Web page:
The film highlights the actual reduction in crime on the estate over the last couple of years and the problem of much of the crime being committed by non-residents. It also discusses the negative impact created by the sloppy journalism of the Ann Widdecombe film. This was brought into sharp focus by the murder of a 14 year old boy in July 2007; in June 2011 a 21-year-old man was stabbed to death by a large gang. This last killing came less than a week after another man was stabbed in nearaby Tollingdon Place which leads to the estate.
Islington Gazette and Ann Widdecombe's stubborn stance on Golding's short film
This article was reported in the local paper, the Islington Gazette:
|“||YOUTHS on an estate described by Ann Widdecombe as a "dump" where "yobs rule" have hit back with their own film - but the Conservative MP is refusing to watch it.
But residents were furious with the programme, which aired in January 2007, claiming it showed the estate in a negative light - and even added to the problems.
Ms Widdecombe is refusing to watch the 10-minute video, which is posted on the YouTube website.
She said: "I have no interest in seeing that film. I am a very busy woman. I just want more policing on that estate and on many more like it."
Ms Widdecombe is adamant that her programme was a fair representation of the estate.
She said: "I wasn't telling my story. I was talking to residents and telling their stories."
But Jojo Oliveira, 18, who lives on the Andover Estate and played a big part in the making of the film, is unhappy.
He said: "She's a joke. It's ridiculous that she took enough time to come down here and make us look bad but she can't take 10 minutes to watch our film. It's shameful and she should feel embarrassed.
"It's not fair that she made us look like hooligans. She's given the estate a status as infamous and she won't even watch our film which shows what Andover is really like."
The film shows a number of youths give their experiences of life on the Andover Estate.
Filmmaker Michelle Golding, who has made a number of films with young people, helped with the making of Beyond the Hoodie.
She said: "The kids and their youth worker approached me.
"They were angry at the way they had been misrepresented and wanted to do something about it.
"They came up with the idea and we trained them to use the cameras and trained them in interview techniques.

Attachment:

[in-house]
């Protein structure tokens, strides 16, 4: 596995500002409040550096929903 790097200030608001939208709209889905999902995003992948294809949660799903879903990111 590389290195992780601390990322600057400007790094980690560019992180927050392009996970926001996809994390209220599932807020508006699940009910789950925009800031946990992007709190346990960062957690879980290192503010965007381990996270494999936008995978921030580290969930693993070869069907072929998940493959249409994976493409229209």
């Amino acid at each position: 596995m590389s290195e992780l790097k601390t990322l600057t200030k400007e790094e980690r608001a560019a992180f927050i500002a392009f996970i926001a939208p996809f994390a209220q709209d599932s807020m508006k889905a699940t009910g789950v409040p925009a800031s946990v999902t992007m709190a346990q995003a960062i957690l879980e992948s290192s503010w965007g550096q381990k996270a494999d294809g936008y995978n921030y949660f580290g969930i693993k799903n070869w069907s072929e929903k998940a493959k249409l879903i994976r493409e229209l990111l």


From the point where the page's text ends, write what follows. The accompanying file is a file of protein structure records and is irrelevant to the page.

"They do all the filming and interviewing and we just stepped in for the editing process
Rebuilding Holloway in the 1950s and 1960s
When the estate was built it was seen as a model housing estate, with many similar estates being built at the same time. Nearby Elthorne Estate was designed quite similarly in the mid-1970s but unlike Andover's three big blocks didn't have any high rise development.
This area of Holloway was rebuilt after streets of old housing were knocked down in the 1960s. Other nearby housing estates, Six Acres Estate, Harvist Estate, and Elthorne Estate were built when it was considered more viable to modernise rather than rebuild after the area suffered bomb damage some twenty five years earlier in World War II.
Overview / Trivia
The estate has various well known residents in former EastEnders TV actor Marc Bannerman, Cornwall's DJ Pat Mckay grew up on Andover Estate, and world renowned close-up magician and artiste Fay Presto also lived there for over 25 years.
One of the Uk's top rappers Skinnyman grew up on the nearby Six Acres Estate and also spent many of his younger years hanging around on Andover Estate. His highly acclaimed album Council Estate of Mind is believed to be about his upbringing in this area. One half of popular house / garage music duo Truesteppers, Andy Lysandrou grew up on Andover Estate as well.
Johnny Rotten also grew up on the nearby Six Acres Estate.
On the edge of the estate on Sonderburg Road by Seven Sisters Road is Harmsworth hospital, (named and built after Sir Harold Harmsworth) an animal hospital run by the RSPCA, which was the focal point of the television reality TV series Animal Hospital, and was presented by the now disgraced TV personality Rolf Harris. The informative and educational series ran for nine years on the BBC.
A segment on The Catherine Tate Show was filmed on Selden Walk, Andover Estate.